Readers share their experiences with and reactions to NFP

So a few weeks ago I began a series on Natural Family Planning (NFP) to start an open and honest discussion about the what, why and how of NFP. The response has been tremendous: Nearly 150 of you replied to the online survey and many submitted in-depth, heartfelt comments about your personal experiences.
According to our BustedHalo survey, 76 percent of readers said they plan to practice—or already do practice—natural family planning. Wait… hold up, I said to myself as I looked at the data: These results caught my eye instantly.
Since numbers from the United States Conference of Catholic Bishops tell us that fewer than 4 percent of married Catholics report using NFP methods to plan and space…

December 8th, 2008
A young, modern, well-educated woman discusses her choice to use natural family planning

When Mary Alice Teti read Dr. Christine Whelan’s recent article on natural family planning (NFP), she was excited to see such an important issue being discussed on BustedHalo. Mary Alice—who knew Christine from college—thought the original article only explained the “what” of NFP, however, and wanted to see a broader discussion of the “why” of this Church teaching. Why would a well-educated, intelligent, modern married woman choose not to use contraception? …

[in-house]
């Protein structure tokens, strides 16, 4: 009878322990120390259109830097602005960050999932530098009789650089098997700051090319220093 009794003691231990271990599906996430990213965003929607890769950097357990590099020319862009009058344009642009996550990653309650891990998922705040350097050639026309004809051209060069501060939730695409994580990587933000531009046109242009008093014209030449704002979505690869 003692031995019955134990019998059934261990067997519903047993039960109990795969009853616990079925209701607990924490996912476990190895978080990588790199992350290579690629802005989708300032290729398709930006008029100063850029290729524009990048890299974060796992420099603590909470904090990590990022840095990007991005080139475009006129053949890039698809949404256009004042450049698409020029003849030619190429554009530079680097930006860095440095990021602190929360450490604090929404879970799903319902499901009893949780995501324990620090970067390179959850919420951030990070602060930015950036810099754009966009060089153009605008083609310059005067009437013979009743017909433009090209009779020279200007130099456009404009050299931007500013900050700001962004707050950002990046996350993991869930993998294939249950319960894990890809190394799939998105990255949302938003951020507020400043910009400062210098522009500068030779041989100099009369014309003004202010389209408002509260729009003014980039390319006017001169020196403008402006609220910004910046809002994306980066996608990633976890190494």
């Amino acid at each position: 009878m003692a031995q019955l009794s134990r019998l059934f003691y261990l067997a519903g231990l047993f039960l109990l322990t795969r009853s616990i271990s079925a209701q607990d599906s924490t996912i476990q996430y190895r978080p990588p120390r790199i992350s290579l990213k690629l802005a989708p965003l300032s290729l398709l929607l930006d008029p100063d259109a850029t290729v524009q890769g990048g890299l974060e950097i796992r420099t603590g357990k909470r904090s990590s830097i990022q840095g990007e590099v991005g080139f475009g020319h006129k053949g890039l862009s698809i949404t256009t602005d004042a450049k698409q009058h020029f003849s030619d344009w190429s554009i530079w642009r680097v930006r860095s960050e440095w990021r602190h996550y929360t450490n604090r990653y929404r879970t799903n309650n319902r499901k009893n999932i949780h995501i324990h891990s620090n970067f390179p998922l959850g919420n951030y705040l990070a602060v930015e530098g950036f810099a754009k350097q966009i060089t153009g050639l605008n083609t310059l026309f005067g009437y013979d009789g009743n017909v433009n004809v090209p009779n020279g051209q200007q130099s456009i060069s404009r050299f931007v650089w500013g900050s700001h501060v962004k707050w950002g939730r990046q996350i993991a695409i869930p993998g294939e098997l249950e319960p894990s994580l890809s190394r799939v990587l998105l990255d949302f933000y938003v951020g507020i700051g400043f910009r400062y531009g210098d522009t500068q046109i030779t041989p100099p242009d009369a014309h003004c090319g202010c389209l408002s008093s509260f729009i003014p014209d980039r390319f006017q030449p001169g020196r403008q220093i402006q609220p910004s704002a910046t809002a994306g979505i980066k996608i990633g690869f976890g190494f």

I celebrated my thirtieth birthday this past August. My husband and I just bought our first house, and this weekend we are going shopping for a new car that will accommodate the car seat for our baby who is

December 4th, 2008
American Elites and Their Response to Torture

Panel 2, part 1 (see part 2 and Further Reflections below)…
The photographs that revealed the torture and abuse of Iraqi prisoners at Abu Ghraib shocked the world. American military personnel and civilian contractors are seen engaged in practices prohibited by the Geneva Conventions, the Army Field Manual, and U.S. and international law. Further revelations about CIA rendition policies, deaths in custody, Guantanamo detainees, and government secrecy raise critical questions about U.S. culture and the practices and conditions that have fostered the resort to torture.
This Headline Forum, sponsored by the Fordham Center for Religion and Culture examined two issues:

What in U.S. culture predisposes us

December 2nd, 2008
Popular Culture, Graphic Representations of Torture and Violence

Panel 1, part 1 (see parts 2 and 3 below)…
The photographs that revealed the torture and abuse of Iraqi prisoners at Abu Ghraib shocked the world. American military personnel and civilian contractors are seen engaged in practices prohibited by the Geneva Conventions, the Army Field Manual, and U.S. and international law. Further revelations about CIA rendition policies, deaths in custody, Guantanamo detainees, and government secrecy raise critical questions about U.S. culture and the practices and conditions that have fostered the resort to torture.
This Headline Forum, sponsored by the Fordham Center for Religion and Culture examined two issues:

What in U.S. culture predisposes us to torture or to a tolerance